Friday, October 12, 2001

Belly of the Beast revisited I went to a presentation by the very pleasant Kurt DelBene (Del-Beh-neh) this afternoon. Kurt is a VP of authoring and collaboration software at Microsoft (he's worked on Outlook, Exchange etc.) He spoke of his work and Microsoft's plans in the future. Here are my reactions:

Why Microsoft does not think it's a predatory monopoly
Kurt paraphrased ex-GE CEO Jack Welsh and said "once you have a large % of a small market you must redefine your presence as a small % of a broader market." Basically, in Microsoft's eyes, the desktop is just a small outpost in the much larger world of all information creation, collaboration, distribution, management, and presentation. Please note the immense scale of this goal. Any action they take on the desktop cannot be monopolistic seeing as how they have all the Internet, photography, video, graphics, publishing, recording, broadcasting, and editing markets to conquer, as well as creating the digital rights management market, and swallowing the "knowledge management" market. Microsoft sees themselves as a small fish in a big pond. The pond is all information that could potentially be digitized in the universe. Just some insight into where they're coming from.

Microsoft is hurt by the falling upgrade rates
It's a big problem that people aren't running out to upgrade their operating system. Microsoft desperately needs a 2 year turnover cycle (including theri cash cow Office) to continue delivering the sort of growth their shareholders' expect. Their recent licensing moves, whatever they may claim, are entirely designed to solve this "problem" once and for all. Anything else they claim is a lie.

Microsoft wants to make peoples' lives better with software, but they don't know how to do it
Microsoft honestly wants to make peoples lives better with software. They really do. They also have no clue how to do this. As someone who has watched hundreds of people struggle with technology, I know how frustrating it can be, but the solution is often less technology, not more. Microsoft thinks the answer to every technological frustration is more technology.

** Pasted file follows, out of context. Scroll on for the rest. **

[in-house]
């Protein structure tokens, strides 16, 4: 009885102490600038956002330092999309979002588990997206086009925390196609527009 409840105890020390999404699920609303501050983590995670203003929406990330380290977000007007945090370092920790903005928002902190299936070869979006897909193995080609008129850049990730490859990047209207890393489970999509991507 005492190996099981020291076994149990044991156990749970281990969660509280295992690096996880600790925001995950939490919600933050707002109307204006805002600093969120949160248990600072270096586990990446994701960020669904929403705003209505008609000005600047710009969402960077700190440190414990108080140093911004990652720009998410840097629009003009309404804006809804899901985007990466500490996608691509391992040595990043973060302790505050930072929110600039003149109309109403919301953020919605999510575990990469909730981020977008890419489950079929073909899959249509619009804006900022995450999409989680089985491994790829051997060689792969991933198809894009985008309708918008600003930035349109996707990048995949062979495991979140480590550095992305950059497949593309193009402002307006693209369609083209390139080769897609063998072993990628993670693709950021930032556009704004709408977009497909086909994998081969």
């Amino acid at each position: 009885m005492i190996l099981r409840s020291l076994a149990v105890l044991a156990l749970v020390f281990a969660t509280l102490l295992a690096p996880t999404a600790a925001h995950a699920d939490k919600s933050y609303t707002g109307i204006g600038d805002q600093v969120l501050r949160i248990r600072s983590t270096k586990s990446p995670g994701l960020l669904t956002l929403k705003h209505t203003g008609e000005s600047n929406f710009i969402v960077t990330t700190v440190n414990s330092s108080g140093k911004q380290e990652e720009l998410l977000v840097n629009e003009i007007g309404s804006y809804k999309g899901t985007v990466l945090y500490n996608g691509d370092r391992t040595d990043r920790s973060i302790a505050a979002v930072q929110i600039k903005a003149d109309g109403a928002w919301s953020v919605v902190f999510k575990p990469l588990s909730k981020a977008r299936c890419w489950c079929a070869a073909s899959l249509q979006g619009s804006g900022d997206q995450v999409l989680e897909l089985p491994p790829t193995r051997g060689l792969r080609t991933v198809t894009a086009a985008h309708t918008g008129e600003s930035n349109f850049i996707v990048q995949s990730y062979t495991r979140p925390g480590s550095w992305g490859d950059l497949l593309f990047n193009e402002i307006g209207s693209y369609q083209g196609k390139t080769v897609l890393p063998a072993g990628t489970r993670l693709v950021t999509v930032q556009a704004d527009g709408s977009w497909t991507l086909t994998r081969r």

Microsoft's current business model makes it impossible to deliver software that people actually want
Microsoft makes money by forcing its installed base to buy "upgrades." When first approaching a market, they work hard to improve their product and have it match customer needs. Once this is done and they've built and installed base, their economic incentives drive them to force upgrade after upgrade. But once Microsoft squeezes all competition out of an area, real innovation stagnates and the drive to force upgrades begins. Word 3.0 was great, but its degraded ever since. And since more technology is often worse, the quality of products (and the customer experience) falls.

Windows XP is a good example of this at work. Every change from Windows 2000 basically makes life better for Microsoft, but worse for the customer. I don't think they can see this.

Growth in the mid-market
Microsoft's hungry for growth, so hungry that they want to sell end-to-end business solutions to the small and mid commercial market (this was also the logic behind the Great Plains acquisition). This may indicate that big customers are smart enough to buy best of breed systems from separate vendors and integrate them together, instead of behind beholden to any one company. Small to mid-sized businesses may not be so smart. To get any productivity benefit, businesses have to take responsibility for their own technology and not leave themselves to the tender mercies of vendors.

Digital Rights Management is being built into everything
Part of the selling point of Microsoft's complete end-to-end hegemony of all bits is digital rights management. If you take photos with your digital camera and put them up on a website, Microsoft wants you to have the ability to 1) control who views photos, 2) control the digital bits of the photos so others can't copy them (by taking screen shots or downloading jpegs etc.) Such a system also creates a controllable network, controllable by Microsoft, in the way the world's best collaborative system (TCP over IP) is not.

Their execs don't seem to understand Web standards
Microsoft execs like to promote their use of XML as proof that they're following standards, even though XML is just a standard way of defining other standards (which can be closed and proprietary). I don't know if Kurt (who's a nice guy) was blowing smoke here, but he seemed to honestly assert that just because something is in XML, it's standard in a meaningful way (i.e. open and interoperable). He also confused what UDDI, SOAP, and WSDL actually do (you can learn that stuff here). Sadly, few of my business school classmates seemed to notice.

Microsoft is still waiting for Linux to implode (and they hate the GPL)
Kurt expressed surprise that Linux had not imploded yet (as do we all, at times) and said, with quite some feeling, and the GPL was bad. The GPL is bad if you're in the software development business -- it makes it impossible to sell software as a product, even for third-part developers. While free-software zealots may not agree, they're simply mistaken. Microsoft understands this part of free-software economics quite well (but not other parts). I'll focus on this all next week.
Link to this column


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